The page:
You packed them off to college. You shed a little tear of pride at their graduation. You gladly moved them back home so they could look for their first full time job. They found one! You moved their bed and a few boxes into their first shared apartment (secretly glad it wasn’t you who had to live there.) The roommate was a flake, the job didn’t work out. They’re coming home. Again. Continue reading
An empty nest can be a happy nest. In a previous post, we talked about using tough love to get your children who have left the nest to stop using your house as a storage unit. Now that you have tackled that issue, you are faced with the delightful dilemma of what to do with all that extra space. When you finally have the green light to repurpose your grown child’s bedroom, the possibilities are almost endless. Craft room, office space, meditation retreat, home theater – name your bliss.
There are some very sound reasons to do this that you might not have considered. A 12’ x 12’ room actually represents a sizeable percentage of your overall floor space. Most of us don’t live in big, old rambling houses with lots of room to spare. It just doesn’t make economic sense to turn 10% of your living area into a cobweb-filled, little-used space, especially if you are going to use it for a hobby that you were spending money to do outside the home.
Now, having said all this, you certainly don’t want to make your child feel they are not welcome in your home. But there is a way to do this without leaving their room just as it is, as some sort of shrine to their childhood. Keep a few carefully chosen pieces that represent the place they have in your home and your heart, and display them in your new reading room or game room. This will go a long way toward making them feel like they have come home when they come to visit.
Those of us who live out West don’t usually have the luxury of using basements and attics to store all our unused stuff. If you repurpose your child’s room, but need to keep their bedroom furniture just in case they have to move back at some point, or you decide you need a guest room more than a yoga room, you’re going to need a storage unit. If you live in the Phoenix area, there are several Dollar Self Storage facilities available that are clean, safe, and secure!
I made a shocking discovery recently: when your kids grow up and move out, they don’t take their stuff with them. Oh sure, they take the Xbox and all your good wine glasses, but the lifetime supply of Legos and their soccer trophies? Not so much.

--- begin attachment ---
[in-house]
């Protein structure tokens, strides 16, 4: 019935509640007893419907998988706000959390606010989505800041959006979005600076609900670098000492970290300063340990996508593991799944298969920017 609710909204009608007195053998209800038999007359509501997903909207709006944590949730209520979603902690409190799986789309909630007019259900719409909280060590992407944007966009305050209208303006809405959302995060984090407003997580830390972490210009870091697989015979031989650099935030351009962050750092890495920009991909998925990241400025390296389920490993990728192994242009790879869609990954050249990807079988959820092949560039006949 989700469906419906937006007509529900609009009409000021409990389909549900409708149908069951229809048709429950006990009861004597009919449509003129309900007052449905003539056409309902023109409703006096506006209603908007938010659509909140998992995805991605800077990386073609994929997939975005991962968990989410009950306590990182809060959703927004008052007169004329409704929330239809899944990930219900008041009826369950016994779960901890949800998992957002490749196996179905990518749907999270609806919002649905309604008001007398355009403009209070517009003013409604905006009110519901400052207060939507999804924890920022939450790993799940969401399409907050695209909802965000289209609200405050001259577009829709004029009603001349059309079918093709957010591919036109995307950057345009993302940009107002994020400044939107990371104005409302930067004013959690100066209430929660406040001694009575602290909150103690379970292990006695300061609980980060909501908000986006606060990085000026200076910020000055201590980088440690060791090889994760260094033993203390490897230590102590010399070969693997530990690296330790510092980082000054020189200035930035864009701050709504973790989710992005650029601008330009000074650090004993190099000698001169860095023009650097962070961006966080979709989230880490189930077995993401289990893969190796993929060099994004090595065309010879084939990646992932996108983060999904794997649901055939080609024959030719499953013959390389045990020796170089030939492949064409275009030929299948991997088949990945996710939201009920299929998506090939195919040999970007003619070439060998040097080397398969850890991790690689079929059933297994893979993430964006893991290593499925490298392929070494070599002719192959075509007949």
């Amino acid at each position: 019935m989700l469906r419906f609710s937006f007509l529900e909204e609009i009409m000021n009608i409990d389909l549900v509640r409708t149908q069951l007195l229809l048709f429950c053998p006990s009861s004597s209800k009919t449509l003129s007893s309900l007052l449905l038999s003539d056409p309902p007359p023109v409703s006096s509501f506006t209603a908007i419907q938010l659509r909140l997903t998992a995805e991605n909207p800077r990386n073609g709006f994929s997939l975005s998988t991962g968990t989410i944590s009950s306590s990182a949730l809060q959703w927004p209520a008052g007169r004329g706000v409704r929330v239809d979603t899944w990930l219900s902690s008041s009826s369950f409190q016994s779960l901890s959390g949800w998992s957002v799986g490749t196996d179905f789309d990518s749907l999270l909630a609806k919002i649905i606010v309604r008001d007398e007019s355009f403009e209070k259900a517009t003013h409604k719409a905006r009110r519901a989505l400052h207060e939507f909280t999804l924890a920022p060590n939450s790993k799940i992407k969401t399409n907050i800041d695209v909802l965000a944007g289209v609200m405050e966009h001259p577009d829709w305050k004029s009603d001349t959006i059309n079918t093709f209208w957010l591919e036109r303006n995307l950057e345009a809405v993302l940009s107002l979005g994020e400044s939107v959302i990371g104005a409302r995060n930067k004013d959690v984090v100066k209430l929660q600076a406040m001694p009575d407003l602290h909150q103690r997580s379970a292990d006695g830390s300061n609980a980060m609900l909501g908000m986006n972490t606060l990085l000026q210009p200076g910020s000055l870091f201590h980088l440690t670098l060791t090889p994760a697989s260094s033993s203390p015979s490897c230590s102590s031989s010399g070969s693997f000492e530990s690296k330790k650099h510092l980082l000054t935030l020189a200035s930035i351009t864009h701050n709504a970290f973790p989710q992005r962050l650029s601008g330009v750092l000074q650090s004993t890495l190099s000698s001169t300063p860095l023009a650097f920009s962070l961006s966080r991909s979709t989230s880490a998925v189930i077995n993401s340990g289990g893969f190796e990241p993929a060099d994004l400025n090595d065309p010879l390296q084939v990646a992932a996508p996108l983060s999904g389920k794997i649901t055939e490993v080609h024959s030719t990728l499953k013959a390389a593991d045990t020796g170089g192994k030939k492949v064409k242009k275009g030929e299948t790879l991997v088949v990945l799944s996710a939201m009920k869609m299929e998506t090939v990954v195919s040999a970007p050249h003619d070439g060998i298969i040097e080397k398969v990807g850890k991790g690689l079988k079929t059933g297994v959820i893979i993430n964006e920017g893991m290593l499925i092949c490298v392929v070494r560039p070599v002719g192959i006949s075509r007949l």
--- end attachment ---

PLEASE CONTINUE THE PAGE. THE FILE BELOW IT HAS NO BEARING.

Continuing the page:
To be fair, it is tough when you are first starting out in life. When you are living in a one bedroom apartment, you simply don’t have the room to take possession of all your childhood memories. Not to mention the fact that it is difficult for young people to know what keepsakes they will find most meaningful years from now. But I did see one really valuable piece of advice on this website about simplifying: the fewer things you keep, the more special they are. When your grandmother gives you a small keepsake box filled with precious memories she wants to share with you, it is a very moving moment. If, on the other hand, she has to have a forklift drop a packing crate on your front lawn filled with her precious memories … hmm, not the same thing at all.
Give your college student the benefit of extra storage all year long.
Back to school. The same simple phrase that strikes terror into the heart of school-age children everywhere brings secret delight to parents. Back to order. Back to routine. Back to a cup of tea in a quiet house.
If your child is a college student, back to school means back to campus – perhaps in another town, even another state. College students have a special relationship with storage units. Many college students who go to school far from their homes have to figure out what to do with their belongings over the summer break each year. Self-storage is a smart and handy solution that makes these times a little more hassle-free for both students and parents.
If you take advantage of self-storage in this way for your college student, you might want to consider keeping that storage unit all year long for them. There are several benefits to this idea: Continue reading